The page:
Wednesday, January 26, 2011

9 to 5: Love, Danger and Romance for the 21st century heroine

Meet EVELYN Q. DARLING, Romance Reporter at Large, in her first blog today:

In the past, creating a job for a romantic heroine usually meant she was either a governess, a nurse, or in the early twentieth century, a “typewriter,” better known as a secretary.

Take a letter, Miss Jones…

To all writers of romance novels.

Dear Miss, Ms. or Madam:

It has come to this reporter’s attention that several of you have veered away from writing about governesses in dark, gloomy manor houses and pert, red-cheeked nurses and turned to writing about heroines who carry guns, sport black leather and can take a man down in fifty seconds flat.


What happened to the days when all a heroine had to do to get her man was flutter her black lace fan and bat her soot-caked eyelashes? (Ample cleavage didn’t hurt either.)

It was so much easier when all a writer had to worry about was how many flounces graced her heroine’s gown or the number of hooks on a corset. (A heroine’s age at marriage also determined the size of her waist: if she wed at 18, she aspired that her waist remained at 18 inches.)

And if all else failed, there was always the “smart” heroine who wrote novels, solved mysteries or planted her delicate boots on foreign soil and showed her moxie by becoming a globe-trotting adventuress.

Sigh. Ah, for the good ole days before our heroines decided they wanted equal rights between the sheets. And on the job.

Now to create the modern heroine, a romance writer has to know the difference between a Glock and a Sig Sauer (the latter sounds like a deli sandwich).

Be able to “street speak” in urban fantasies, suck blood without smudging her lipstick in vampire thrillers and shape-shift into an exotic creature with all her parts intact.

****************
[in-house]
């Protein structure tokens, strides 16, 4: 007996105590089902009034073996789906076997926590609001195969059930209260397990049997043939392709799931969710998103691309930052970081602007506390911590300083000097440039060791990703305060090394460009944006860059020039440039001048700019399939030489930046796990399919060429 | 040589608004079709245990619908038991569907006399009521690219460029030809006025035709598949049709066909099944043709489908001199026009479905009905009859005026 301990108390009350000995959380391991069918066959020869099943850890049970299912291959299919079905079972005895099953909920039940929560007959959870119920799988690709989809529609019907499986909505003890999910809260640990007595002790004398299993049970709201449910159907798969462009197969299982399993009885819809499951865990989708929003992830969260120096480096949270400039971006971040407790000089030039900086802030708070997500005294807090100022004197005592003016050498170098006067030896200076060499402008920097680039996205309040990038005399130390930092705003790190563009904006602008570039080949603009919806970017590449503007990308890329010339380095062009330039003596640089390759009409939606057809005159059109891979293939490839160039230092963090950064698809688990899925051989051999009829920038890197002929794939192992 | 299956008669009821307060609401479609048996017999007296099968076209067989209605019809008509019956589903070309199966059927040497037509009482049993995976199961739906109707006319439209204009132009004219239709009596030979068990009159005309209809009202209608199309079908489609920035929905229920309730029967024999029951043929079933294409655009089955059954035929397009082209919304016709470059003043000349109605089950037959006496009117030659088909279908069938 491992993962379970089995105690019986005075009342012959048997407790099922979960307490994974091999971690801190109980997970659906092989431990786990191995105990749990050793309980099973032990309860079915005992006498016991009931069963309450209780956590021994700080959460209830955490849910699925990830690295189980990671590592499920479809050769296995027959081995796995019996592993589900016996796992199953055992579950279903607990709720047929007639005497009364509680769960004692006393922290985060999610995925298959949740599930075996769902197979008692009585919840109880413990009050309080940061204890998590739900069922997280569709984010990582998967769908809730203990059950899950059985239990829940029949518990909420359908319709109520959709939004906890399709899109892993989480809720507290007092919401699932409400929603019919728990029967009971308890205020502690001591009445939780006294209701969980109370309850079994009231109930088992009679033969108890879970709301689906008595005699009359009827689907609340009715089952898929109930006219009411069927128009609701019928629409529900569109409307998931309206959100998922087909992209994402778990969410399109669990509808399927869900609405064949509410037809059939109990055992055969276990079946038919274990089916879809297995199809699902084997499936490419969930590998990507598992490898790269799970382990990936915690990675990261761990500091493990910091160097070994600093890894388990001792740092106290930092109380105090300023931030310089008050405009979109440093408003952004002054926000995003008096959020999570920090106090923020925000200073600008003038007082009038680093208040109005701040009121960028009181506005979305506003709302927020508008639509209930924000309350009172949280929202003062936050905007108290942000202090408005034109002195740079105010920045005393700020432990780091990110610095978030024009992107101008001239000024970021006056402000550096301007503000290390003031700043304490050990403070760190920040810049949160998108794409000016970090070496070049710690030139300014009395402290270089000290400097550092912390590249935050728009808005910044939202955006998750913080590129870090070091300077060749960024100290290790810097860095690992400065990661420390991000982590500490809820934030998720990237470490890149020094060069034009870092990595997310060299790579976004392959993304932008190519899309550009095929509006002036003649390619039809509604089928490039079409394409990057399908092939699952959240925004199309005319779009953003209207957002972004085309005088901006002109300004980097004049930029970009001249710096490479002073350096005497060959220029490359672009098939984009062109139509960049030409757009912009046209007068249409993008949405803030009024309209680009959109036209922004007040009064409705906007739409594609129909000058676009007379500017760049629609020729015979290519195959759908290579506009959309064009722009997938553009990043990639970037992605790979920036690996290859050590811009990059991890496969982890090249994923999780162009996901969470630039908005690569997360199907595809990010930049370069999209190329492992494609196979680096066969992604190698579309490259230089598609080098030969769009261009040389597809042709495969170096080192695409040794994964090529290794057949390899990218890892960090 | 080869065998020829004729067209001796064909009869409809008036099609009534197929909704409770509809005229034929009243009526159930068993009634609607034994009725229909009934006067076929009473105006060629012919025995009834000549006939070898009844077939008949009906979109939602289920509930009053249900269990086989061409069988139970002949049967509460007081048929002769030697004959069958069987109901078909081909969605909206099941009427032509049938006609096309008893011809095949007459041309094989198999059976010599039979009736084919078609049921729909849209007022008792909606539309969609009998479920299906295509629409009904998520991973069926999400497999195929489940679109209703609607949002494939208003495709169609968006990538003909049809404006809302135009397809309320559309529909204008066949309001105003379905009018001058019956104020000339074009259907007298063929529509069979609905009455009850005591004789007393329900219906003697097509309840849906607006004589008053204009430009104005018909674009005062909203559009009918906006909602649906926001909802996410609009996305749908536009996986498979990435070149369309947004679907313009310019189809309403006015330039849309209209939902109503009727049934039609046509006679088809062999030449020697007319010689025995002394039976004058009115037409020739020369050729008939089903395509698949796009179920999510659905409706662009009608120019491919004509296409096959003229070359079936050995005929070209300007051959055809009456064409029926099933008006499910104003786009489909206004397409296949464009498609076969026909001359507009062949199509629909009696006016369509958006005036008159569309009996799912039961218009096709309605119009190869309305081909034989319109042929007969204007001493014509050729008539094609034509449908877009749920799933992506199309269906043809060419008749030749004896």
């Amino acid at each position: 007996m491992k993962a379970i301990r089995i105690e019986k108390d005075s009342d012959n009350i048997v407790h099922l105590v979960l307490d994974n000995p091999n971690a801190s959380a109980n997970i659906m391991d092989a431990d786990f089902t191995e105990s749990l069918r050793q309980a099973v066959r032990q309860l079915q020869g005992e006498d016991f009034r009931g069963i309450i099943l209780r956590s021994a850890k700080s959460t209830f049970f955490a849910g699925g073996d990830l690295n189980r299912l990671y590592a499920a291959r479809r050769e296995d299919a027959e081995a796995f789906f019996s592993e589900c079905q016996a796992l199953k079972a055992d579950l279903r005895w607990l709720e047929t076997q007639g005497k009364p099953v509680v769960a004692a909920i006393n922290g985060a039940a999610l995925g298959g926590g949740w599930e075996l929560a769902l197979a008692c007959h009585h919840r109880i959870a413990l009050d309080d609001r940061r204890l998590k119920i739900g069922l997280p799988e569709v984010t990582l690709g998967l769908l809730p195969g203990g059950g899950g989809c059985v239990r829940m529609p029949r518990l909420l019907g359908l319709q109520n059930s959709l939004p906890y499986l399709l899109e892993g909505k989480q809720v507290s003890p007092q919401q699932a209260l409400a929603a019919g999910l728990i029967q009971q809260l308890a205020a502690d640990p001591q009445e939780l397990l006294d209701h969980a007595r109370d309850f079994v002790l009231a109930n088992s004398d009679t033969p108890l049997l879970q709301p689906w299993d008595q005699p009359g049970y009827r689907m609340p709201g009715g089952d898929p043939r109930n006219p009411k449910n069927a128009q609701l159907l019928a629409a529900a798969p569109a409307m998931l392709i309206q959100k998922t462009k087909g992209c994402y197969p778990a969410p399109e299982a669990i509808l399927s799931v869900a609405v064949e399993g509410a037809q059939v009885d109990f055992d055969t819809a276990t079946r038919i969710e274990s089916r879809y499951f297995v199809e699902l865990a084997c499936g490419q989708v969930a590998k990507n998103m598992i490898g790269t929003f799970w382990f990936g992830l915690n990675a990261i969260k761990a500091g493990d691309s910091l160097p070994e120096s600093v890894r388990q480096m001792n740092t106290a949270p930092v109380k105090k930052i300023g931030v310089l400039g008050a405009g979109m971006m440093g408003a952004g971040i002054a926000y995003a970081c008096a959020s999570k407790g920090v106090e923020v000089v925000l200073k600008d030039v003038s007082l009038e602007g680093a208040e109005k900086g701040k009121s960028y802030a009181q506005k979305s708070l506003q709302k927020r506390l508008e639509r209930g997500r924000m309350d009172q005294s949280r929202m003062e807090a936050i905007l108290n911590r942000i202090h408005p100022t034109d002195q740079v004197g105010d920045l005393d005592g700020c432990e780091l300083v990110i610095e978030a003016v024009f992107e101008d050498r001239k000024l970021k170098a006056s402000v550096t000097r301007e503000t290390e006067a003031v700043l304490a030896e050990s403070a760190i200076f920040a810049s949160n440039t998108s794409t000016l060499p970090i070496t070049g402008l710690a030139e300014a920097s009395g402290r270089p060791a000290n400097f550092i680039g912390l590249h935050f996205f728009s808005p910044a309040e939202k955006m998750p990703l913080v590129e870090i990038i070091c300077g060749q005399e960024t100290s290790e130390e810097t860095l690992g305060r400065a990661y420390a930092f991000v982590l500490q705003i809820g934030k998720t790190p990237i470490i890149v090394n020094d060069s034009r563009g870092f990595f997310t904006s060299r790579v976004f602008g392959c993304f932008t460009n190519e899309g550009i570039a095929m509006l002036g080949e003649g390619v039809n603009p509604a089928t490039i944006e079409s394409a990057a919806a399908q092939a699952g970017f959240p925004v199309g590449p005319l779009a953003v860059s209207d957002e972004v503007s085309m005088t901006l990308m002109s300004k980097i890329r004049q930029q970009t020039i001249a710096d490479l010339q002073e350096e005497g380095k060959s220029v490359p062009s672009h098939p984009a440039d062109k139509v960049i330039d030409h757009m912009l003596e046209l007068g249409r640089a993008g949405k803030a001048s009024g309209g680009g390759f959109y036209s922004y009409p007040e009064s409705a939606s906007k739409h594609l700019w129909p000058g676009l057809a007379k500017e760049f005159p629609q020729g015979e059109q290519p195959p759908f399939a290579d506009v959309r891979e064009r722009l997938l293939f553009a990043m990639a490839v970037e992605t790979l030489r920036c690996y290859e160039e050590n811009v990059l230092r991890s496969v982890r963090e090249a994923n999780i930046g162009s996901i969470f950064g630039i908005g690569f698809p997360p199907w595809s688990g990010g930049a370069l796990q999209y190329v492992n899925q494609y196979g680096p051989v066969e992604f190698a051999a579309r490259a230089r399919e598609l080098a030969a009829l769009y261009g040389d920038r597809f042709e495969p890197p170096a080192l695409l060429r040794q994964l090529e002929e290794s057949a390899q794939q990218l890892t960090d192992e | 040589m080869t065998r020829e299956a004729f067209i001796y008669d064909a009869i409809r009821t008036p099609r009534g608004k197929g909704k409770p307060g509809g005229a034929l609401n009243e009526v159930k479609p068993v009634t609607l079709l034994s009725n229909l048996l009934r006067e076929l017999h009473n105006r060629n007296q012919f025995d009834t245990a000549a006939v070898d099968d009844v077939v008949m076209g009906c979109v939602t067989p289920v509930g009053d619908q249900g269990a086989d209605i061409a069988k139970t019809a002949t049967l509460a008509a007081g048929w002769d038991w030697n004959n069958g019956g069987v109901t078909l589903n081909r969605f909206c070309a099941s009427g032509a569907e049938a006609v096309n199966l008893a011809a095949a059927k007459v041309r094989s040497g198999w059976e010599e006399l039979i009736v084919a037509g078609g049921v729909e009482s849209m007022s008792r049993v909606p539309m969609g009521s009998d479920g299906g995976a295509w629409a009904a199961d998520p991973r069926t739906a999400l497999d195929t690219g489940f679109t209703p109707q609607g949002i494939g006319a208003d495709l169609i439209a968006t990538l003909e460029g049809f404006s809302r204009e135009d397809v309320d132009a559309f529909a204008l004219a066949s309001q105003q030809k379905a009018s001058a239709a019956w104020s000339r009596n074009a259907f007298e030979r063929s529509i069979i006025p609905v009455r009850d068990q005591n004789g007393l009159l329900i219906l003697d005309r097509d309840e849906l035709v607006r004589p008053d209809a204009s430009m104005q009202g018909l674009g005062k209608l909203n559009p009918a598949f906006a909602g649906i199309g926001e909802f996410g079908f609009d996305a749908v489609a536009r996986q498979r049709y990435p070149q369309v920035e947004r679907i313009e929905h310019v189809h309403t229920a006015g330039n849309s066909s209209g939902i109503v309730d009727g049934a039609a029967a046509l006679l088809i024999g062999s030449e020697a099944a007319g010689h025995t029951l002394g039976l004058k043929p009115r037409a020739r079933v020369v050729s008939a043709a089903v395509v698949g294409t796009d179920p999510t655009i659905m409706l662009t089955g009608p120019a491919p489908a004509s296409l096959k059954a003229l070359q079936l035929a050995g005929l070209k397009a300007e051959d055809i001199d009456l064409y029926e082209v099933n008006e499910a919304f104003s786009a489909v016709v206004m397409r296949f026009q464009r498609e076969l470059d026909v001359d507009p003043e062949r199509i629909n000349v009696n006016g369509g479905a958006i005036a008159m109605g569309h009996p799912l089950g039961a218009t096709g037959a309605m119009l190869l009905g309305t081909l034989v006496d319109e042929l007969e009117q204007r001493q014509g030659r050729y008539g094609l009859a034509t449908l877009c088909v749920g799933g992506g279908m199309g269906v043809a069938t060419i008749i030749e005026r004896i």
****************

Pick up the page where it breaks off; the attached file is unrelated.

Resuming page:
So I’m asking all you romance writers to drop me a line and tell me what “dangerous professions” for a heroine you’ve seen in recent novels or in a novel you’re writing.

What’s new for a heroine in the 21st century in the world of “9 to 5” that you haven’t seen or written about before?

I’ll be eagerly awaiting your answers.

Who knows?

Maybe we can start a new trend: Dangerous heroines in tight corsets and red high heels who live in an abandoned subway tunnel and belong to a secret society of lusty Victorian vampires who feed on handsome firefighters.

Then again, maybe not.

Best regards,

Evelyn Q. Darling

Romance Reporter At Large

Artwork by Jina Bacarr


Michelle Polaris said...

Hilarious post, Jina. There seems to be a real shortage of actuary heroines (grin). Same with bus and subway drivers. Car saleswomen? My last two heroines have been dominatrixes and manage a food pantry, so I can't say I have a particular pattern of employment. Well, maybe they're all Domme's at heart, but not ALL of them get their paycheck that way.

Jina Bacarr said...

Interesting point about your heroines not having a regular pattern of employment, Michelle, but rather it's their off-hours activity that reflects "danger."

That brings up another aspect to the new heroine -- the fact that she can follow what is perceived as a regular day job and still have a secret life...I like that!

Wynter Daniels said...

Feeding on handsome firefighters? I'm in. Love the post.

Jina Bacarr said...

Thanks, Wynter! Of course, our Victorian vamps don't have to feed exclusively on handsome firefighters...hunks from every profession are welcomed...